I tried a couple interesting things with the grapefruit this week neither of which I thought were entirely successful, but you may like them better than I did so I thought I'd post them up for comments or at least as a warning.
First up, broiled grapefruit. I had never heard of this before I stumbled across a recipe a few days ago but the same simple recipe shows up for page after page if you Google for it so maybe it's just me. It's simple enough: just pre-slice a grapefruit half, cutting out the pithy bit in the middle and separating the flesh from the rind, top with a bit of butter and a bit of sugar (Brown sugar is popular. I tried vanilla sugar.) and maybe a bit of spice, and broil for five minutes until browned around the edges. Serve optionally topped with sliced fruit or, in one recipe I just found, a chicken liver.
It looks pretty good but I found that the broiling cooked all of the bitterness and most of the sourness out of the fruit and what's left just isn't terribly interesting. Why cook a grapefruit in a way that destroys all its grapefruitiness? If you don't like grapefruit, eat an orange. Have any of you had this and can explain the appeal to me?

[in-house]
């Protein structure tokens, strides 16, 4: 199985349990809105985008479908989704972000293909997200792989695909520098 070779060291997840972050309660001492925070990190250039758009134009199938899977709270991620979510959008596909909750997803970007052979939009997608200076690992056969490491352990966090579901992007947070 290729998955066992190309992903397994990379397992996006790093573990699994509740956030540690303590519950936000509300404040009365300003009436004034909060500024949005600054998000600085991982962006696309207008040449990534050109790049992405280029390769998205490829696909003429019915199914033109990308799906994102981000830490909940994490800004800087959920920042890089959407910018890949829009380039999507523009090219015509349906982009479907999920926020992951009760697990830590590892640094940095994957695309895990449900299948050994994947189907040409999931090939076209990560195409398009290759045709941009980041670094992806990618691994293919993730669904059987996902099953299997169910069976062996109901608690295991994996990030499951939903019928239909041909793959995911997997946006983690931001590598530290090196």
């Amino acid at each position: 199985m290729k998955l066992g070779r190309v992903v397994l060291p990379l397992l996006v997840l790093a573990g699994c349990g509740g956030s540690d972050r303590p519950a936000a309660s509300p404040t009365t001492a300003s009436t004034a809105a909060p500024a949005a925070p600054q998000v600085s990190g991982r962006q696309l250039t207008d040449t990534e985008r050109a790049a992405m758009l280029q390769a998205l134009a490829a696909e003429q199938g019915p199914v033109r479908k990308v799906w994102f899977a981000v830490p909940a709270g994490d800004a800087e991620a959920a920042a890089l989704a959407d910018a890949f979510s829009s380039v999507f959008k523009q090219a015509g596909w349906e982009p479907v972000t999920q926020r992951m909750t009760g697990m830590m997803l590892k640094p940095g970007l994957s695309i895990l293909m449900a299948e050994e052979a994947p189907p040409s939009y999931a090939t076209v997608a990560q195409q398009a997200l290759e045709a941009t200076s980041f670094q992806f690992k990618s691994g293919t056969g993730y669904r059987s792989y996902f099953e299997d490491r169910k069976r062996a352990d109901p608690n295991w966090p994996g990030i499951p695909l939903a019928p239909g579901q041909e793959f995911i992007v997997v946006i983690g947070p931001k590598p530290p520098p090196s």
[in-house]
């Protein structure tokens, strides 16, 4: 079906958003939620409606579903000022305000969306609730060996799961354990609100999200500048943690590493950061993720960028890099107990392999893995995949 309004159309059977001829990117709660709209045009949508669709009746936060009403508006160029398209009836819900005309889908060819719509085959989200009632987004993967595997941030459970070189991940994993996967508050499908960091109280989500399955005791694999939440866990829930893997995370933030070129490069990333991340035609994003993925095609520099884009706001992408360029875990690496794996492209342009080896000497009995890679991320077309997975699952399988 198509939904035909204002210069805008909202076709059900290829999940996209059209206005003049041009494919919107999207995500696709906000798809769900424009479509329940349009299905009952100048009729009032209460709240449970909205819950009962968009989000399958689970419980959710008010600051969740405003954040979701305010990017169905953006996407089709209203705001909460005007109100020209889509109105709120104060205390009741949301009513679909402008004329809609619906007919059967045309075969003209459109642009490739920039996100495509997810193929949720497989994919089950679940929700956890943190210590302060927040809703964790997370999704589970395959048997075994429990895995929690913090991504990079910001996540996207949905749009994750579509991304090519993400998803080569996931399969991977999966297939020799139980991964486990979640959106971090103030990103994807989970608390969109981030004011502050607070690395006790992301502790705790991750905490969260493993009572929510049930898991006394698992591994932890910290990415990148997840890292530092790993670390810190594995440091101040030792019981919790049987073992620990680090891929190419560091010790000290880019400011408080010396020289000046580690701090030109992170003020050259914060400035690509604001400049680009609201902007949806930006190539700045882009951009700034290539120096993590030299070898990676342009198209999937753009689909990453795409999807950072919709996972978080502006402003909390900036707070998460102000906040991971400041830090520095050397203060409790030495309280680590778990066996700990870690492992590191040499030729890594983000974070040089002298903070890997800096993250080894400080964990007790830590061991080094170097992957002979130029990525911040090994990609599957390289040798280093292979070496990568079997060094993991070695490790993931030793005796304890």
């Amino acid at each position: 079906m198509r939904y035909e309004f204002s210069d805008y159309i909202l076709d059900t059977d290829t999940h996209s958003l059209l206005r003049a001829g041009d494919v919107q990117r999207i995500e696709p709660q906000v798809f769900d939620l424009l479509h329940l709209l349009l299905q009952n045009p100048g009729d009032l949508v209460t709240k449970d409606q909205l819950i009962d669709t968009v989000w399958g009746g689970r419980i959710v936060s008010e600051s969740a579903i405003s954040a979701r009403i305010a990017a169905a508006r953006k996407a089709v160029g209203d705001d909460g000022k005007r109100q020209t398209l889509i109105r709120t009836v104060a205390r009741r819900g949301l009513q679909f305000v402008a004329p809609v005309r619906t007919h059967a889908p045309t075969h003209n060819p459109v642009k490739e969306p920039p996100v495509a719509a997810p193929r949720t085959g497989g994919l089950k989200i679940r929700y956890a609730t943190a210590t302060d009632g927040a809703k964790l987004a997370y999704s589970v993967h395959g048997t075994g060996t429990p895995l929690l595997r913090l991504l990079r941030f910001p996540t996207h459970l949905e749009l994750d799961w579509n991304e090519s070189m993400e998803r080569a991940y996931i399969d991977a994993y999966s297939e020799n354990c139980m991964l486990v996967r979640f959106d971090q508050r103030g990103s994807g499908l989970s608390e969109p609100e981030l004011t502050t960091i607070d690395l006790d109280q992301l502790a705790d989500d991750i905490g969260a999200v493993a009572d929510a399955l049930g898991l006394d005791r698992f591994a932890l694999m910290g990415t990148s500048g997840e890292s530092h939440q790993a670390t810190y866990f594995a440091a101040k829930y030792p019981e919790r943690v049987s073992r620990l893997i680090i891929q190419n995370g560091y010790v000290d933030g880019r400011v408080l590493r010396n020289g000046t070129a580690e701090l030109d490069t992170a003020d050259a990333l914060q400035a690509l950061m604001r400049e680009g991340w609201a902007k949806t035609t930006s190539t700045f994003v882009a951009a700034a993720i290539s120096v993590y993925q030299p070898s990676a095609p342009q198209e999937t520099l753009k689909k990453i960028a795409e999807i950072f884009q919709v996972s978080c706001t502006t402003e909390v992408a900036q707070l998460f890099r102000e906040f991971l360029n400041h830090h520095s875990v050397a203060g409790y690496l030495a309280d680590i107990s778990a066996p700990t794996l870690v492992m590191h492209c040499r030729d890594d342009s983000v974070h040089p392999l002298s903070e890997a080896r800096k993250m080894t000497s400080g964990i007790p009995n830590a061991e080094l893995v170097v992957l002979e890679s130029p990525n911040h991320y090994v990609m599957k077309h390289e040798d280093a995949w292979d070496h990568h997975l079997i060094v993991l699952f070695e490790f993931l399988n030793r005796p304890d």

And second, scallop and shrimp ceviche with grapefruit and avocado. In contrast with the first preparation, scallop, grapefruit and avocado is a pretty rare combination. I only had half a grapefruit left by now so I marinated the shrimp and scallops in lemon and lime juice before adding finely chopped cilantro, shallot and jalapeño, grated ginger and olive oil for another hour's marination. And then, just before serving, in goes the diced avocado and the grapefruit supremes. I added an ear's worth of CSA corn too which added some nice color. In this case the bitterness of the grapefruit overwhelmed and ruined a perfectly good ceviche. Maybe the author (Tina Jones, it says here) assumed I'd be using one of those new-fangled grapefruit with most of the bitter bred out or at least something less uncompromising than what we got. I'll try it again tomorrow; maybe a night in the refrigerator will mellow it out.
[Added tomorrow: No, it really didn't. I ended up tossing most of it.]